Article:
Praying Mantis Information: How To Attract A Praying Mantis To The Garden

Light Green Praying Mantis
female european praying mantis
(Image credit: Татьяна Санина)

One of my favorite garden creatures is the praying mantis. While they may seem a bit frightening at first glance, they are actually quite interesting to watch-- even turning their heads when you talk to them as if listening (yes, I do this). Most praying mantis information suggests their usefulness in the garden too, so attracting praying mantis can actually be beneficial. Let's learn more about how to attract a praying mantis to your garden.

Praying Mantis Information

Praying mantids are carnivorous insects consisting of numerous species-- with the European mantis, Carolina mantis, and Chinese mantis being the most prevalent, especially here in the United States. Most species resemble ants when young and can take all summer before reaching maturity, with only one generation each season. These young nymphs will eventually grow into the adult mantids from which we are familiar, ranging in size from about 2/5 to 12 inches (1-31 cm.) in length. While their colors differ slightly among species, most mantids are light green or brown. They may be cute (at least to me anyway) with their front forelegs held up as if in prayer, but don't let these praying limbs fool you. They are specifically designed for catching prey. Since they are the only insect that can turn their heads side to side at a 180-degree angle, their keen eyesight can detect the slightest movement-- up to 60 feet (18 m.) according to some praying mantis information. This is quite useful when hunting prey. Likewise, it could make attracting praying mantis to your garden easier.

What Do Garden Praying Mantis Eat?

So, what do they eat you ask? Praying mantids eat an array of insects, including:

They will also eat:

Since their color provides adequate camouflage within foliage or shrubbery, it is easy for them to go unnoticed as they stalk their prey.

Using Praying Mantids for Pest Control

For the most part, praying mantis insects are beneficial, making excellent garden friends and keeping down bug populations naturally to help maintain a healthy ecological balance in the garden. That said, since they will also eat other beneficial insects like lacewings, ladybugs, hover flies, and butterflies, you should probably keep this unfortunate downside in mind if you are interested in using praying mantids for pest control in the garden.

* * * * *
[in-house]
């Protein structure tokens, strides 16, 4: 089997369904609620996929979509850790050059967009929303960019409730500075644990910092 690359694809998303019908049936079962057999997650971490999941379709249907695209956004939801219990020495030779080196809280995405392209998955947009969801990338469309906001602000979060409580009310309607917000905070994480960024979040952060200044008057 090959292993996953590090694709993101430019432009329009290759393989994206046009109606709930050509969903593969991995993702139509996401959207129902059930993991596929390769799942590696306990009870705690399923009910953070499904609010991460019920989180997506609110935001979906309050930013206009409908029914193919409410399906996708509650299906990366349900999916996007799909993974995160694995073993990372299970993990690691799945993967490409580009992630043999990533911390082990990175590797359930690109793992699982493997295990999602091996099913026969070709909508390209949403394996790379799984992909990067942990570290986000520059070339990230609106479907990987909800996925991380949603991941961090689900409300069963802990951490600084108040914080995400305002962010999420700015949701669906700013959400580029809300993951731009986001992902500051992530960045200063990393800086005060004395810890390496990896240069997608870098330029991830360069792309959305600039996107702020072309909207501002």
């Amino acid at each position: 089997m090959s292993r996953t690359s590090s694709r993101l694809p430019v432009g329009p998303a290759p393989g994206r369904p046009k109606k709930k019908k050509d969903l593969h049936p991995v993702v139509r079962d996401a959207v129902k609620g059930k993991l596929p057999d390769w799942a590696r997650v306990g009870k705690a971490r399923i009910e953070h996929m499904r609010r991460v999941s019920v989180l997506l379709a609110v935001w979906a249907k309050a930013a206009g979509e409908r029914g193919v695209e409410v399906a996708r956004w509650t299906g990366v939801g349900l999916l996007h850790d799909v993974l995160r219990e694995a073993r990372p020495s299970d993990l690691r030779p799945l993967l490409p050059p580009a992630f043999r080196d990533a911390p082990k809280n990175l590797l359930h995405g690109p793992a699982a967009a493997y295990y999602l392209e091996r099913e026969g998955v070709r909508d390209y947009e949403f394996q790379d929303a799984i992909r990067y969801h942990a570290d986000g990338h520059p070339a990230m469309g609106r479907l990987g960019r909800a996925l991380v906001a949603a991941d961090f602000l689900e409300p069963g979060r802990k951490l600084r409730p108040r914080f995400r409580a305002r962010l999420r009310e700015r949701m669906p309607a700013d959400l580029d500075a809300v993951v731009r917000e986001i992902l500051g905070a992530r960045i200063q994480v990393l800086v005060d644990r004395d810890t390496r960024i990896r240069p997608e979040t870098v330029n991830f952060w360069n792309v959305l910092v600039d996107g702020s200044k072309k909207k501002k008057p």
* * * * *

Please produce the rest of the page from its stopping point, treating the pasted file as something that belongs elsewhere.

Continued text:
How to Attract Praying Mantis Insects

The first step in attracting praying mantis is simply to look carefully in your landscape, as there may be some of these garden friends already hiding nearby. Organically grown gardens are the best sites for finding or attracting praying mantis, so creating a bug-friendly environment is a surefire way to attract these natural predators. They can be enticed by plants within the rose or raspberry family as well as by tall grasses and shrubbery that offers shelter. If you come across an egg case, leave it in the garden. Or for those found outside the garden area, you can cut the branch a few inches (8 cm.) below the egg case and transfer this to the garden or a terrarium for raising yourself. Egg cases can also be purchased from reputable retailers, but one should know that raising nymphs into adulthood successfully can be difficult. An egg case will look like a tan or cream ridged cocoon that will be attached lengthwise to a branch. In some cases, the egg case will be long and flat, and in others, the egg case will be more rounded. Adult mantids, on the other hand, are much easier both to handle and to take care of. As long as they have plenty of insects to eat and suitable hiding places, they will likely stay in the garden. Adult mantids are relatively easy to catch and can be released among foliage plants in the garden.

Nikki Tilley
Senior Editor

Nikki Tilley has been gardening for nearly three decades. The former Senior Editor and Archivist of Gardening Know How, Nikki has also authored six gardening books.